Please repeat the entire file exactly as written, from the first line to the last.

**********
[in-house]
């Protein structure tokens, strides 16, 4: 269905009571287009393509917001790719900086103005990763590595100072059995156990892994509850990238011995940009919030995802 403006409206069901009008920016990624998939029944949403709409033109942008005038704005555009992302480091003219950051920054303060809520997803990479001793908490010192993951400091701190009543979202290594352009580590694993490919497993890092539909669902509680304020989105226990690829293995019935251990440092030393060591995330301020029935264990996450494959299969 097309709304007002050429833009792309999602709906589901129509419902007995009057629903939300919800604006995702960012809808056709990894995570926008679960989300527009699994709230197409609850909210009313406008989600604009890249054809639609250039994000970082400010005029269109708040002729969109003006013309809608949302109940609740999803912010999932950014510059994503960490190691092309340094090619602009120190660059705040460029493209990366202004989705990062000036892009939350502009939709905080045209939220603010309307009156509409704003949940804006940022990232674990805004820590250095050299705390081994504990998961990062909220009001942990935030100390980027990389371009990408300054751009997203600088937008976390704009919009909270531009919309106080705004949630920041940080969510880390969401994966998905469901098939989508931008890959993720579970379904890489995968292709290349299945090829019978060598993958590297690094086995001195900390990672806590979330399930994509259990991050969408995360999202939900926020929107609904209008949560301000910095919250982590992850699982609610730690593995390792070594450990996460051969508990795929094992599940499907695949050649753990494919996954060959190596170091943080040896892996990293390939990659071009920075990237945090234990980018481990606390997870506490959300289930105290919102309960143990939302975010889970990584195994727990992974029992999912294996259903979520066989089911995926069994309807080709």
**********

[in-house]
């Protein structure tokens, strides 16, 4: 269905009571287009393509917001790719900086103005990763590595100072059995156990892994509850990238011995940009919030995802 403006409206069901009008920016990624998939029944949403709409033109942008005038704005555009992302480091003219950051920054303060809520997803990479001793908490010192993951400091701190009543979202290594352009580590694993490919497993890092539909669902509680304020989105226990690829293995019935251990440092030393060591995330301020029935264990996450494959299969 097309709304007002050429833009792309999602709906589901129509419902007995009057629903939300919800604006995702960012809808056709990894995570926008679960989300527009699994709230197409609850909210009313406008989600604009890249054809639609250039994000970082400010005029269109708040002729969109003006013309809608949302109940609740999803912010999932950014510059994503960490190691092309340094090619602009120190660059705040460029493209990366202004989705990062000036892009939350502009939709905080045209939220603010309307009156509409704003949940804006940022990232674990805004820590250095050299705390081994504990998961990062909220009001942990935030100390980027990389371009990408300054751009997203600088937008976390704009919009909270531009919309106080705004949630920041940080969510880390969401994966998905469901098939989508931008890959993720579970379904890489995968292709290349299945090829019978060598993958590297690094086995001195900390990672806590979330399930994509259990991050969408995360999202939900926020929107609904209008949560301000910095919250982590992850699982609610730690593995390792070594450990996460051969508990795929094992599940499907695949050649753990494919996954060959190596170091943080040896892996990293390939990659071009920075990237945090234990980018481990606390997870506490959300289930105290919102309960143990939302975010889970990584195994727990992974029992999912294996259903979520066989089911995926069994309807080709």